By territorial defense, the government says that it means defense "close to home". Military planners are working on the assumption that an attacker would likely occupy Polish territory swiftly - but that resistance units would continue fighting behind the lines. The WOT units "are our potential for deterrence because they are they are there to organize general resistance to an attacker or occupier," says General Wieslaw Kukala, head of WOT.
Poland has bolstered its armored vehicle corps in recent years, including purchasing German Leopard tanks
Poland has the largest tank forces in the EU
Poland's army of 90,000 has modernized considerably since 2000. Warsaw has acquired new technology, including 48 F-16 fighter jets, CASA transport aircraft, armored personnel carriers produced by Rosomak, the "Krab" tracked howitzer and surface-to-surface missiles.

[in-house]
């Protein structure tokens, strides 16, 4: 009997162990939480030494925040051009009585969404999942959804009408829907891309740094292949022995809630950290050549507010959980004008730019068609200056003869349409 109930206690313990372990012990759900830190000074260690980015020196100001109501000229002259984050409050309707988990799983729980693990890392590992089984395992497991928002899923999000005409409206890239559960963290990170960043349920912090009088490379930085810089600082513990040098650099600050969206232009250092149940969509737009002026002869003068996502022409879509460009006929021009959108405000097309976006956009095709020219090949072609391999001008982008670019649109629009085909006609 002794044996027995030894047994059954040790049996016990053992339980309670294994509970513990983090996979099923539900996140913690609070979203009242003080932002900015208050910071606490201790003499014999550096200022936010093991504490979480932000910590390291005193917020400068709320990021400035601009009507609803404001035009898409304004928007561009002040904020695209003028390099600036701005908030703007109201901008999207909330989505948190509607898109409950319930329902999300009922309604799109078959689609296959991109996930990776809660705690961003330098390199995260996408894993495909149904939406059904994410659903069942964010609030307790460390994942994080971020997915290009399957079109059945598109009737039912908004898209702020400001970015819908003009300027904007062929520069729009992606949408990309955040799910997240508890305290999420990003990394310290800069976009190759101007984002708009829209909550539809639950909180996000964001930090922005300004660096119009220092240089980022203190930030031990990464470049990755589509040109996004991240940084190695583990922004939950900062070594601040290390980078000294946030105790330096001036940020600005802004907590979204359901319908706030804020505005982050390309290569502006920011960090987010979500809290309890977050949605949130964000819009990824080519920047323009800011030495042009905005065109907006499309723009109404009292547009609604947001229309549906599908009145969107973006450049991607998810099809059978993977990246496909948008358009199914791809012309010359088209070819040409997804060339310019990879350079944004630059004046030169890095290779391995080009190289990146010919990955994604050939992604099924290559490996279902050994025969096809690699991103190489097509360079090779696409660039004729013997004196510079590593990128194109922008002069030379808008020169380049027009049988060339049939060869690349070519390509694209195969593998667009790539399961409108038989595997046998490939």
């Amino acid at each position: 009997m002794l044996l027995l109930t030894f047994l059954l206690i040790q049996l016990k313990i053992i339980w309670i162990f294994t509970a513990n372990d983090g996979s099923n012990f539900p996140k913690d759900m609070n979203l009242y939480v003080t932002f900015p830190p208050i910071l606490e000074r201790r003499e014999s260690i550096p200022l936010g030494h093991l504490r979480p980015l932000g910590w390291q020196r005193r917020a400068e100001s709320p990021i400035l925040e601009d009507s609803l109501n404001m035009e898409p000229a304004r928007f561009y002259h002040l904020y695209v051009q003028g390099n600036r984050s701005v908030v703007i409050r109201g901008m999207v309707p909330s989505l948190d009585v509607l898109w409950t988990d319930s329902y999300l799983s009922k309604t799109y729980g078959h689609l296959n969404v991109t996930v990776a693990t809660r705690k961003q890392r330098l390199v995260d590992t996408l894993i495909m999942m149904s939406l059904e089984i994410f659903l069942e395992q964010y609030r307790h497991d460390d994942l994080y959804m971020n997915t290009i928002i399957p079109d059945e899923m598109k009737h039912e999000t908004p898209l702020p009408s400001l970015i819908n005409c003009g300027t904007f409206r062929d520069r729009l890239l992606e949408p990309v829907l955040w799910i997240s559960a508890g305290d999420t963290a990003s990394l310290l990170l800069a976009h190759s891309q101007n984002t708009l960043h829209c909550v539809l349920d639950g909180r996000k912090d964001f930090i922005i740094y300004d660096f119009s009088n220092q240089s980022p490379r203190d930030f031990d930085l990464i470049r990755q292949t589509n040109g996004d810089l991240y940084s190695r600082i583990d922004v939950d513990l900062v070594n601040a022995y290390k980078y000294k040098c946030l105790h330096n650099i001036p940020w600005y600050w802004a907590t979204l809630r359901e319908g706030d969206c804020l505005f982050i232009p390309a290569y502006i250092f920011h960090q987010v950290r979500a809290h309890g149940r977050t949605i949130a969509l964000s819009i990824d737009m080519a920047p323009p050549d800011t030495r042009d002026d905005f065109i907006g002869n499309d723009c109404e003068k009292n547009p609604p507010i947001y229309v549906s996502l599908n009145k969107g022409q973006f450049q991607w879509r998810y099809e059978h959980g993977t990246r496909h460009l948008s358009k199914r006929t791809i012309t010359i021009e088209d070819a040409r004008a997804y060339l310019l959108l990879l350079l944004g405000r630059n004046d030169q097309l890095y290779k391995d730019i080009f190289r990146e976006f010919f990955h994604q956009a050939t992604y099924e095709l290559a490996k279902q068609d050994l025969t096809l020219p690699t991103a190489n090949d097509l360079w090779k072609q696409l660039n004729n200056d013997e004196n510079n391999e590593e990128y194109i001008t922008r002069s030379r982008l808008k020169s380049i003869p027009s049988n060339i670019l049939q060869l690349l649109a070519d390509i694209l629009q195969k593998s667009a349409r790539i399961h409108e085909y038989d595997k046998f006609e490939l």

With its 600 tanks, Poland currently has the largest tank corps in the EU. The strongest are used "Leopard" tanks from Germany that are stationed in Lower Silesia. Macierewicz has plans for these as well. He wants to transfer some of the tanks to Poland's eastern border as a deterrent to Russia. Moscow has already announced its large-scale exercise "Zapad 2017." It will, presumably, as in previous years, deploy tens of thousands of soldiers on Belarusian territory. In previous exercises, Russian drills simulated missile attacks on Warsaw and Estonia.
Politicians agree that Europe and Poland's security is under increased threat compared to 20 years ago. It is also scarcely disputed that the confident minister Macierewicz is the second most powerful man in Poland's government after PiS party leader Jaroslaw Kaczynski; he is also Kaczynski's deputy. However, it is still not certain whether Macierewicz enjoys the trust of all of Poland's allies.